Doppler Studies in Intrauterine Growth Restriction Top


The various Doppler studies used are the following:[4]

  1. Umbilical artery
  2. Middle cerebral artery (MCA)
  3. Ductus venosus (DV).


The pulsatility index (PI) is the Doppler parameter which denotes degree of resistance to blood flow through the vessel.


  The Umbilical Artery Doppler Top


Umbilical artery (UA) Doppler is a primary surveillance tool in an SGA fetus and helps detect abnormal perfusion of placental villi. In high-risk population, its use decreases perinatal morbidity and mortality. Mortality is decreased by about 29% when UA is used as a surveillance tool.[1]

The blood flow in the umbilical artery during diastole is the parameter of interest in UA. The forward flow is constant in a normal fetus during diastole [Figure 1]a, but in a growth-restricted fetus, there is increased resistance to flow in the umbilical artery leading to a decrease in flow during diastole [Figure 1]b, which corresponds to decreased perfusion of the placental villi. In severe cases, there is absent and even a reverse flow (blood flow back to the maternal circulation).
Figure 1:(a) Normal umbilical artery Doppler. (b) Umbilical artery Doppler waveforms in intrauterine growth restriction showing restricted flow during diastole.

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  Middle Cerebral Artery Doppler Top


The MCA Doppler looks at blood flow in the MCA of the fetal brain. In a normal fetus, there is high resistance flow in the MCA (in contrast to UA Doppler). IUGR is most commonly caused by placental insufficiency, in response to which the fetus adapts its circulation to preserve oxygen and nutrient supply to the brain (“brain-sparing”). When there is brain-sparing, there is compensatory vasodilation which leads to low resistance and hence increased flow through the vessel [Figure 2]. This leads to a decreased MCA-PI. MCA-PI less than the 5th centile is a surrogate marker of fetal hypoxia. Abnormal MCA Doppler is associated with adverse perinatal and neurological outcomes. At term, MCA-PI <1.2 is considered abnormal.[1]
Figure 2: Middle cerebral artery Doppler showing normal and abnormal (high diastolic velocity) waveforms.

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  Ductus Venosus Dopplers Top


DV Doppler in the surveillance of preterm SGA fetus has moderate predictive value for acidemia and adverse perinatal outcome. Abnormal DV Doppler is used to determine the time of delivery, especially in preterm IUGRs with abnormal UA Doppler.[3]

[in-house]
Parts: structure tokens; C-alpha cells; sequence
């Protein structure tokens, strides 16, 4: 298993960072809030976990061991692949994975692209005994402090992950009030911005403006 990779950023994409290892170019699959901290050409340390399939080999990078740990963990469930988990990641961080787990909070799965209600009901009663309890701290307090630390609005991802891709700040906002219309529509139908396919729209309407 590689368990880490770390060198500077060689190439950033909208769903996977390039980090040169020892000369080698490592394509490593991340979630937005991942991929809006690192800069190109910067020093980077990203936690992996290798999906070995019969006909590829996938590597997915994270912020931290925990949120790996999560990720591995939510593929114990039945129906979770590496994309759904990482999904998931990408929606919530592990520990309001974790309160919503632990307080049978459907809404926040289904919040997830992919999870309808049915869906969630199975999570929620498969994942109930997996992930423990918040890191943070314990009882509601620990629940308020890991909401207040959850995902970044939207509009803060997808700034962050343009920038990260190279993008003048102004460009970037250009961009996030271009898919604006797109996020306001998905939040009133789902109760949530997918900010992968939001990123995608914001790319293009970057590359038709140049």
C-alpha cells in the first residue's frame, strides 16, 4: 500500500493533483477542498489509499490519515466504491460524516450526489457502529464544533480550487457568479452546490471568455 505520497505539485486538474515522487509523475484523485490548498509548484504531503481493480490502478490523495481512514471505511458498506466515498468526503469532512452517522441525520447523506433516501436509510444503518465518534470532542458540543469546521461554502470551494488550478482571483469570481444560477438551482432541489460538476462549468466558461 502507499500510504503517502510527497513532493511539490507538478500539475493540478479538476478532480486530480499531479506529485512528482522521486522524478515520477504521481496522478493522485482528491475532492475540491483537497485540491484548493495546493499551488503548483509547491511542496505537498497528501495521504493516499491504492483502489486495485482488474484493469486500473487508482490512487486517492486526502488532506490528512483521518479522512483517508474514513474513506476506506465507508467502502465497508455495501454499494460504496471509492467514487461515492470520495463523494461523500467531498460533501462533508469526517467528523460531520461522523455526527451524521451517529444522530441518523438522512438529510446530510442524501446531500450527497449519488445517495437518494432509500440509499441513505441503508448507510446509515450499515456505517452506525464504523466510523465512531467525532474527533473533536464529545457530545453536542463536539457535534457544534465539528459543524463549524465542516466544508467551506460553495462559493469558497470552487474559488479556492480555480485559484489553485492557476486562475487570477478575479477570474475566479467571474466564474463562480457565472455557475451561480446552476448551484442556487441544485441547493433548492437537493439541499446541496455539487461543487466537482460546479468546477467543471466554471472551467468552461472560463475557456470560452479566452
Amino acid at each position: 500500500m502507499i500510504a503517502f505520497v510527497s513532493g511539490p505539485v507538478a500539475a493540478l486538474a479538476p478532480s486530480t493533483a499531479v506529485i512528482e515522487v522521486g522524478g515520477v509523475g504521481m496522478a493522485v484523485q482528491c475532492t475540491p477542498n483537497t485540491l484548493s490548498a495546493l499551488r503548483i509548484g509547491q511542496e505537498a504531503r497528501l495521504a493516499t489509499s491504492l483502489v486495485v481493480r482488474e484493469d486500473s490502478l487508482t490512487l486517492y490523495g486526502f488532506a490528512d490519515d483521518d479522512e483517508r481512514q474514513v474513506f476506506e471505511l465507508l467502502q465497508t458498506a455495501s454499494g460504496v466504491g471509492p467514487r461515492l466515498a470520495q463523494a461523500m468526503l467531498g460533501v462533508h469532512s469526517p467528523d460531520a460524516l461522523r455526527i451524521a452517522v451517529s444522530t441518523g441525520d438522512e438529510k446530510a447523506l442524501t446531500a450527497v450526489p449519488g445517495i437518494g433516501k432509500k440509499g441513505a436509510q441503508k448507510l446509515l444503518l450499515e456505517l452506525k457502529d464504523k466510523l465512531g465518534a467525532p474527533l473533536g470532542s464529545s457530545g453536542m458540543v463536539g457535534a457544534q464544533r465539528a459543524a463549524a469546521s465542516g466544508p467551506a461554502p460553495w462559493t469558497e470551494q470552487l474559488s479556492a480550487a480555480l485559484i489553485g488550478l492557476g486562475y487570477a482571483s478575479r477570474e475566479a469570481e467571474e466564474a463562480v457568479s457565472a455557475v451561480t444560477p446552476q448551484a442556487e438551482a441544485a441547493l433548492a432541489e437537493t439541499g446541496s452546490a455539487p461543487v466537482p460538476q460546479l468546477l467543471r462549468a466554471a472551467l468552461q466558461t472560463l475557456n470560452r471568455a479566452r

The other modalities of surveillance include nonstress test (NST), biophysical profile, and modified biophysical profile (NST and AFI).

Nonstress test

A reactive NST, with good variability of the heart rate above the baseline [Figure 3], is indicative of a normal fetus. A nonreactive NST correlates well with fetal hypoxemia or academia. It is to be used only in conjunction with other tests.
Figure 3: Reactive nonstress test.

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  Biophysical Profile Top


The biophysical profile includes five components which are used to evaluate the health of the fetus. These components are reliable and reproducible tools with a good correlation with fetal hypoxia if there are abnormal scores.

The five components include:

  1. NST
  2. Fetal breathing movements
  3. Fetal gross body movements
  4. Fetal tone
  5. Amniotic fluid volume (SVP > 2 cm)


Each component is given score of 2 (normal) or 0 (abnormal), and the biophysical profile score (BPS) is calculated by adding the scores [Table 1].[5] It must be noted that if there is oligohydramnios, further evaluation is warranted regardless of the score.
Table 1: Calculation of biophysical profile score

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  Modified Biophysical Score Top


A complete BPS is time consuming and takes about 30 min for each individual, which may not be practical in many situations. The modified BPS [6] which includes only two components – NST and AFI – may be used as an alternative. Abnormal AFI is indicative of chronic hypoxia, and nonreactive NST is indicative of acute hypoxia.


  Surveillance by the Mother Top


The involvement of the mother is integral to the surveillance of a fetus with growth restriction. Fetal movement is an indicator of the integrity of the central nervous system, and musculoskeletal system of the fetus and the mother must be taught to monitor the activity of the fetus and to report back if there are any abnormalities.


  Instructions to Be Given to Mother Top


The mother is advised to monitor the fetal movement using the Cardiff count or the daily fetal movement count (DFMC) chart.